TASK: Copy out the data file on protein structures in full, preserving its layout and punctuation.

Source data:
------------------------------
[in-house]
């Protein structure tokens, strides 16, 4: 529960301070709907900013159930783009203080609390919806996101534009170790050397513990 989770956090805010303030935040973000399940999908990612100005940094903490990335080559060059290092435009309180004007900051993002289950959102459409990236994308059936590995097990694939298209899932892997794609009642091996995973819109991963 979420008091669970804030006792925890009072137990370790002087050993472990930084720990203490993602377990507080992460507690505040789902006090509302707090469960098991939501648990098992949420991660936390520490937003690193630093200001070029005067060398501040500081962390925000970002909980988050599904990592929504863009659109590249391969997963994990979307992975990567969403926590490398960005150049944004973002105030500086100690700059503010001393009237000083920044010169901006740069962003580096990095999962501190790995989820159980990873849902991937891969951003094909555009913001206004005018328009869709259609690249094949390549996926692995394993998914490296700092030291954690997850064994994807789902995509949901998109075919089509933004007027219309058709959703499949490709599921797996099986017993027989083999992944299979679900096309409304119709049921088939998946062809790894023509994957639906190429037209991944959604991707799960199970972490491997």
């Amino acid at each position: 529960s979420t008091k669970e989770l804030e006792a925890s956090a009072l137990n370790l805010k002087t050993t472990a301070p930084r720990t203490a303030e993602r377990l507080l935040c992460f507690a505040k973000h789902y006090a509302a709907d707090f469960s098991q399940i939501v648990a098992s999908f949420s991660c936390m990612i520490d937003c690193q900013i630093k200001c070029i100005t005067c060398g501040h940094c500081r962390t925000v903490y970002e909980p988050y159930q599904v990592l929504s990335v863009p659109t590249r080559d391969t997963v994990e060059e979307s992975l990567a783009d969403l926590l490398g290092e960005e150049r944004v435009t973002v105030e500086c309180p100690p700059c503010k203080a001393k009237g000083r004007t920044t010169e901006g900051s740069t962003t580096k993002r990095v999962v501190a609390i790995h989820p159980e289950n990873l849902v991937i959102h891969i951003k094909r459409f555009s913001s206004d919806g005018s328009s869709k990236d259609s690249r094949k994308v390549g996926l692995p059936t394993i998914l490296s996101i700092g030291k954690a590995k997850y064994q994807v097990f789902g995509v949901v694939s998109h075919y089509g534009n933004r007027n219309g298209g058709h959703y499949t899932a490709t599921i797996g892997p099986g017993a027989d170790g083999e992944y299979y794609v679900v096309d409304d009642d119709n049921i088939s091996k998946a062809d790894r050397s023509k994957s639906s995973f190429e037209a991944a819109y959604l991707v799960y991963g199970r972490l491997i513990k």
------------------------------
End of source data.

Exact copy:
[in-house]
């Protein structure tokens, strides 16, 4: 529960301070709907900013159930783009203080609390919806996101534009170790050397513990 989770956090805010303030935040973000399940999908990612100005940094903490990335080559060059290092435009309180004007900051993002289950959102459409990236994308059936590995097990694939298209899932892997794609009642091996995973819109991963 979420008091669970804030006792925890009072137990370790002087050993472990930084720990203490993602377990507080992460507690505040789902006090509302707090469960098991939501648990098992949420991660936390520490937003690193630093200001070029005067060398501040500081962390925000970002909980988050599904990592929504863009659109590249391969997963994990979307992975990567969403926590490398960005150049944004973002105030500086100690700059503010001393009237000083920044010169901006740069962003580096990095999962501190790995989820159980990873849902991937891969951003094909555009913001206004005018328009869709259609690249094949390549996926692995394993998914490296700092030291954690997850064994994807789902995509949901998109075919089509933004007027219309058709959703499949490709599921797996099986017993027989083999992944299979679900096309409304119709049921088939998946062809790894023509994957639906190429037209991944959604991707799960199970972490491997």
């Amino acid at each position: 529960s979420t008091k669970e989770l804030e006792a925890s956090a009072l137990n370790l805010k002087t050993t472990a301070p930084r720990t203490a303030e993602r377990l507080l935040c992460f507690a505040k973000h789902y006090a509302a709907d707090f469960s098991q399940i939501v648990a098992s999908f949420s991660c936390m990612i520490d937003c690193q900013i630093k200001c070029i100005t005067c060398g501040h940094c500081r962390t925000v903490y970002e909980p988050y159930q599904v990592l929504s990335v863009p659109t590249r080559d391969t997963v994990e060059e979307s992975l990567a783009d969403l926590l490398g290092e960005e150049r944004v435009t973002v105030e500086c309180p100690p700059c503010k203080a001393k009237g000083r004007t920044t010169e901006g900051s740069t962003t580096k993002r990095v999962v501190a609390i790995h989820p159980e289950n990873l849902v991937i959102h891969i951003k094909r459409f555009s913001s206004d919806g005018s328009s869709k990236d259609s690249r094949k994308v390549g996926l692995p059936t394993i998914l490296s996101i700092g030291k954690a590995k997850y064994q994807v097990f789902g995509v949901v694939s998109h075919y089509g534009n933004r007027n219309g298209g058709h959703y499949t899932a490709t599921i797996g892997p099986g017993a027989d170790g083999e992944y299979y794609v679900v096309d409304d009642d119709n049921i088939s091996k998946a062809d790894r050397s023509k994957s639906s995973f190429e037209a991944a819109y959604l991707v799960y991963g199970r972490l491997i513990k």